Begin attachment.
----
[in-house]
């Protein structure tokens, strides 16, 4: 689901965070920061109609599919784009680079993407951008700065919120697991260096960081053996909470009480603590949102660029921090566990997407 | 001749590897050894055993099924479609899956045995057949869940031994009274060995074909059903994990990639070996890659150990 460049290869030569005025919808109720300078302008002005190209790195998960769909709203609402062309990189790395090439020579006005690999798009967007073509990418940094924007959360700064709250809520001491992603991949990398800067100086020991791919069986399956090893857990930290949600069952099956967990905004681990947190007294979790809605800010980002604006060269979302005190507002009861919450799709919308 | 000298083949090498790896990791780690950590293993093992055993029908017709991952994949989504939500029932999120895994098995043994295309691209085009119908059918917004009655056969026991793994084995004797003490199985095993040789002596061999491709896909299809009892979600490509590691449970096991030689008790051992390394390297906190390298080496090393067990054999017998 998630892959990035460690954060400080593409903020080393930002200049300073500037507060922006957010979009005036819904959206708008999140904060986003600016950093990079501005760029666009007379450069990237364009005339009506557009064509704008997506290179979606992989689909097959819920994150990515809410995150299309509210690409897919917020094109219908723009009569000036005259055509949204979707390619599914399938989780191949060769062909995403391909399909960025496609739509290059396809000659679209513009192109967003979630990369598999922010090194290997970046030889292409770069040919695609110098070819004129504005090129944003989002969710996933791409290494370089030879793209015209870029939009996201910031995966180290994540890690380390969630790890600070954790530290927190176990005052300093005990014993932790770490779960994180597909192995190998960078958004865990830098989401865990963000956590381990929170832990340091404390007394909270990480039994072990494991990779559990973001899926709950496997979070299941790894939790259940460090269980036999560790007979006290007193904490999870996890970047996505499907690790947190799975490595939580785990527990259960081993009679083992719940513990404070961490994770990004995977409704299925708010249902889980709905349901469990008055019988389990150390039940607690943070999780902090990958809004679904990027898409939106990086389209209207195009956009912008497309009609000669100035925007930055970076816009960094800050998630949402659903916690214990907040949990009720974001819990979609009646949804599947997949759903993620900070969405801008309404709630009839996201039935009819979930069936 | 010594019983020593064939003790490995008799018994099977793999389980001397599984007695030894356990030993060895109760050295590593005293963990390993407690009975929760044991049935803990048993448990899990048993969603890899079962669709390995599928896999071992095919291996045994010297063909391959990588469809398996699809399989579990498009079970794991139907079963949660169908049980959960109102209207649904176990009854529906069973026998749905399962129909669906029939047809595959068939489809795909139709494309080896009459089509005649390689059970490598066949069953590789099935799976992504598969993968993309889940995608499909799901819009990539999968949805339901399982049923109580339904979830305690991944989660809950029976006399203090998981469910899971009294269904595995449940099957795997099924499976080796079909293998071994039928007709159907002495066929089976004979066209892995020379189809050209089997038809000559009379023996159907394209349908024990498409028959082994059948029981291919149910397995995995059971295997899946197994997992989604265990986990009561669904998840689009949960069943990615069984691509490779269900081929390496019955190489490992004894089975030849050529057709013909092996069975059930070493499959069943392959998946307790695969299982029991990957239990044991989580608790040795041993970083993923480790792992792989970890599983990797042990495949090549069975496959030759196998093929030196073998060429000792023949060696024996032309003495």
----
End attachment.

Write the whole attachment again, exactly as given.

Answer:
[in-house]
């Protein structure tokens, strides 16, 4: 689901965070920061109609599919784009680079993407951008700065919120697991260096960081053996909470009480603590949102660029921090566990997407 | 001749590897050894055993099924479609899956045995057949869940031994009274060995074909059903994990990639070996890659150990 460049290869030569005025919808109720300078302008002005190209790195998960769909709203609402062309990189790395090439020579006005690999798009967007073509990418940094924007959360700064709250809520001491992603991949990398800067100086020991791919069986399956090893857990930290949600069952099956967990905004681990947190007294979790809605800010980002604006060269979302005190507002009861919450799709919308 | 000298083949090498790896990791780690950590293993093992055993029908017709991952994949989504939500029932999120895994098995043994295309691209085009119908059918917004009655056969026991793994084995004797003490199985095993040789002596061999491709896909299809009892979600490509590691449970096991030689008790051992390394390297906190390298080496090393067990054999017998 998630892959990035460690954060400080593409903020080393930002200049300073500037507060922006957010979009005036819904959206708008999140904060986003600016950093990079501005760029666009007379450069990237364009005339009506557009064509704008997506290179979606992989689909097959819920994150990515809410995150299309509210690409897919917020094109219908723009009569000036005259055509949204979707390619599914399938989780191949060769062909995403391909399909960025496609739509290059396809000659679209513009192109967003979630990369598999922010090194290997970046030889292409770069040919695609110098070819004129504005090129944003989002969710996933791409290494370089030879793209015209870029939009996201910031995966180290994540890690380390969630790890600070954790530290927190176990005052300093005990014993932790770490779960994180597909192995190998960078958004865990830098989401865990963000956590381990929170832990340091404390007394909270990480039994072990494991990779559990973001899926709950496997979070299941790894939790259940460090269980036999560790007979006290007193904490999870996890970047996505499907690790947190799975490595939580785990527990259960081993009679083992719940513990404070961490994770990004995977409704299925708010249902889980709905349901469990008055019988389990150390039940607690943070999780902090990958809004679904990027898409939106990086389209209207195009956009912008497309009609000669100035925007930055970076816009960094800050998630949402659903916690214990907040949990009720974001819990979609009646949804599947997949759903993620900070969405801008309404709630009839996201039935009819979930069936 | 010594019983020593064939003790490995008799018994099977793999389980001397599984007695030894356990030993060895109760050295590593005293963990390993407690009975929760044991049935803990048993448990899990048993969603890899079962669709390995599928896999071992095919291996045994010297063909391959990588469809398996699809399989579990498009079970794991139907079963949660169908049980959960109102209207649904176990009854529906069973026998749905399962129909669906029939047809595959068939489809795909139709494309080896009459089509005649390689059970490598066949069953590789099935799976992504598969993968993309889940995608499909799901819009990539999968949805339901399982049923109580339904979830305690991944989660809950029976006399203090998981469910899971009294269904595995449940099957795997099924499976080796079909293998071994039928007709159907002495066929089976004979066209892995020379189809050209089997038809000559009379023996159907394209349908024990498409028959082994059948029981291919149910397995995995059971295997899946197994997992989604265990986990009561669904998840689009949960069943990615069984691509490779269900081929390496019955190489490992004894089975030849050529057709013909092996069975059930070493499959069943392959998946307790695969299982029991990957239990044991989580608790040795041993970083993923480790792992792989970890599983990797042990495949090549069975496959030759196998093929030196073998060429000792023949060696024996032309003495």